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Minor plans 50 hotels in Africa

MINOR Hotels sees further growth potential in Africa, with a target of 50 hotels on the continent in the next five years, says Sir Richard Hawkins, regional director Hotel Operations Africa of Minor Hotels.

The multibillion-rand plan will treble the group’s current footprint with high-end hotels planned for Cape Town and Johannesburg; Lagos and Abuja in Nigeria; and Ndola in Zambia. The group’s tactic is to negotiate management deals with hotels of 150 bedrooms or so, with the possibility of taking equity at a later point. No fixed budget has been allocated, but with each management deal likely to cost about R225 million, the potential investment is in excess of R11bn.

Minor Hotels is keen to establish a presence in South Africa through business hotels in Johannesburg, business and leisure hotels in Cape Town, and leisure hotels in the Western Cape. Three of the group’s brands are currently present on the continent – Anantara, AVANI and Elewana Collection. The boutique PER AQUUM brand will make its first appearance in the region in 2017, when the luxury hotel Essque Zalu Zanzibar on the north-east coast is rebranded. In North Africa, two new Anantara resorts are under development – Anantara Al Houara Tangier Resort in Morocco and the Anantara Tozeur Resort in Tunisia.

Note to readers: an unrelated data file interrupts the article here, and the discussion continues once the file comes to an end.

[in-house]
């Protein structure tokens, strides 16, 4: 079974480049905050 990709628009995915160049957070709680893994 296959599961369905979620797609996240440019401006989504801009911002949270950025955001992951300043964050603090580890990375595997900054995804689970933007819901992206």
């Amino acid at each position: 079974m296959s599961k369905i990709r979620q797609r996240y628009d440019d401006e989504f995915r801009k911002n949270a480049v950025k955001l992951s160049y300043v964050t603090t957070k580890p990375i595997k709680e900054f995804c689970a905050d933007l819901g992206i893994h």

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Xenophobia: Nigeria, South Africa set up call centre

Foreign Affairs Minister Geoffrey Onyeama says Nigeria and South Africa have set up a 24-hour call centre to serve as an early warning system to protect Nigerians from xenophobia.

Onyeama said at the News Agency of Nigeria (NAN) Forum in Abuja that Federal Government was ready to intervene wherever any Nigerian is threatened or in difficulty,